Written by Michael Dijkstra on 28 Jan 2013
Cohorts are nothing new. Fred Wilson blogged that the cohort analysis is one of his firms favourite measurements back in October 2009.
“I’d encourage everyone doing a web startup to adopt the startup metrics methodology and within that methodology, make sure you are looking at cohorts of users, not just all of your users in the aggregate.” 1
The great benefit of cohorts is that they make it clear if user engagement is actually improving over time.
In most analytics tools cohorts are automatically created by week or month for the duration that metrics are recorded. This sounds great in theory because it’s easy to do from a programming perspective, but it rarely works in practice.
Given that a cohort is a group of people who share a common experience, they should be created when the experience for the user of an application changes, or in other words, when feature releases occur.
The benefit of release cohorts over generic weeks or months is that you can see if the product changes you are making are positively or negatively impacting user engagement over time.
For example, say your previous release cohort shows that users are not activating, so you create a new welcome flow for your application. This is a significant release so you create a new cohort. Users start signing up to the app and activation has improved significantly. You pat yourselves on the back and mark that release off as “Validated”.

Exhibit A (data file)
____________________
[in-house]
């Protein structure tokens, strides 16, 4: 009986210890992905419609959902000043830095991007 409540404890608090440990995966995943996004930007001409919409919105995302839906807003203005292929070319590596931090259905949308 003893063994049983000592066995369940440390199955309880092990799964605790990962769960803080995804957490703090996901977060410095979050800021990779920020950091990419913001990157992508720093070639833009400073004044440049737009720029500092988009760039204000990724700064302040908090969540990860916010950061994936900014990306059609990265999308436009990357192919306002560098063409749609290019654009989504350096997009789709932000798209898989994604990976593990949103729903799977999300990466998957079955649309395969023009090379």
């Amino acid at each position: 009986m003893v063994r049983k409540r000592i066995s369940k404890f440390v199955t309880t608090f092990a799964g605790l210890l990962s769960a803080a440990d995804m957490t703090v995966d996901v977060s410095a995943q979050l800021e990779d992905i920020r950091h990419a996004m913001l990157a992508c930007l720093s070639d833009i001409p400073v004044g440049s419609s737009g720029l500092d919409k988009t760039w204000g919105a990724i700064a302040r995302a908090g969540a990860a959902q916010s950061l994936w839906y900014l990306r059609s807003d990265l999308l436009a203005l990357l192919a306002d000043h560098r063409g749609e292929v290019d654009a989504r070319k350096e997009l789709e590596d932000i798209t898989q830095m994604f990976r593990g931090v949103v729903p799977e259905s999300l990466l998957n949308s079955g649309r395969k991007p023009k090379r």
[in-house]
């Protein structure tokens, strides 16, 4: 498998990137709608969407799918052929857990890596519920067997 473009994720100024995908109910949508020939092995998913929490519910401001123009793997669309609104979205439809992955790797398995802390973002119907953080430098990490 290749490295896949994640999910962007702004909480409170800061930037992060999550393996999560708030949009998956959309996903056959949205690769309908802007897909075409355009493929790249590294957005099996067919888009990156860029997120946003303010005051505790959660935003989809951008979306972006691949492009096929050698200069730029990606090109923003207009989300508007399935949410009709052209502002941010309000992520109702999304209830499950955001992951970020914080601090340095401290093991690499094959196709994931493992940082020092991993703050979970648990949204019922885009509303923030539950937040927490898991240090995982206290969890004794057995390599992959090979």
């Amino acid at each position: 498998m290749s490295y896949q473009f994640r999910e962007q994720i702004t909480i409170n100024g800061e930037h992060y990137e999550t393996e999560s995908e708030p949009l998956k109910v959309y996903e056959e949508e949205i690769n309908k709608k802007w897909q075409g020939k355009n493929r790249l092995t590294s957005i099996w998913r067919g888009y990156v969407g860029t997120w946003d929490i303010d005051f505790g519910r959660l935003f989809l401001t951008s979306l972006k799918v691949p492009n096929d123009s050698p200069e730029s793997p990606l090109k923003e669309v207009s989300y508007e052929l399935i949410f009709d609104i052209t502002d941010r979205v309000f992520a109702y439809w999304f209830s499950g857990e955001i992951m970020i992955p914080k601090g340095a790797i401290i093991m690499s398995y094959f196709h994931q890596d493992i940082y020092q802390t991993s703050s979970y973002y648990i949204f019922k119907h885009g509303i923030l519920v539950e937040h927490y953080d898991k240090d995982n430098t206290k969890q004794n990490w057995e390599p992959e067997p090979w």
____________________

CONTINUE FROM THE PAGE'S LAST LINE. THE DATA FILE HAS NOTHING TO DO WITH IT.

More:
As time goes by, you continue to monitor and compare the two cohorts. While initial activation might be significantly better with the new welcome flow, the data shows retention is much worse, as is paying customers.
Therefore this welcome flow is not the golden feature you first thought it was and you now need to talk to users who signed up after you released it. Good thing they’re grouped together in a cohort.
Release cohorts are a new feature we implemented into Storyberg. Do you think they can help you validate you’re building something people want? Let us know on Twitter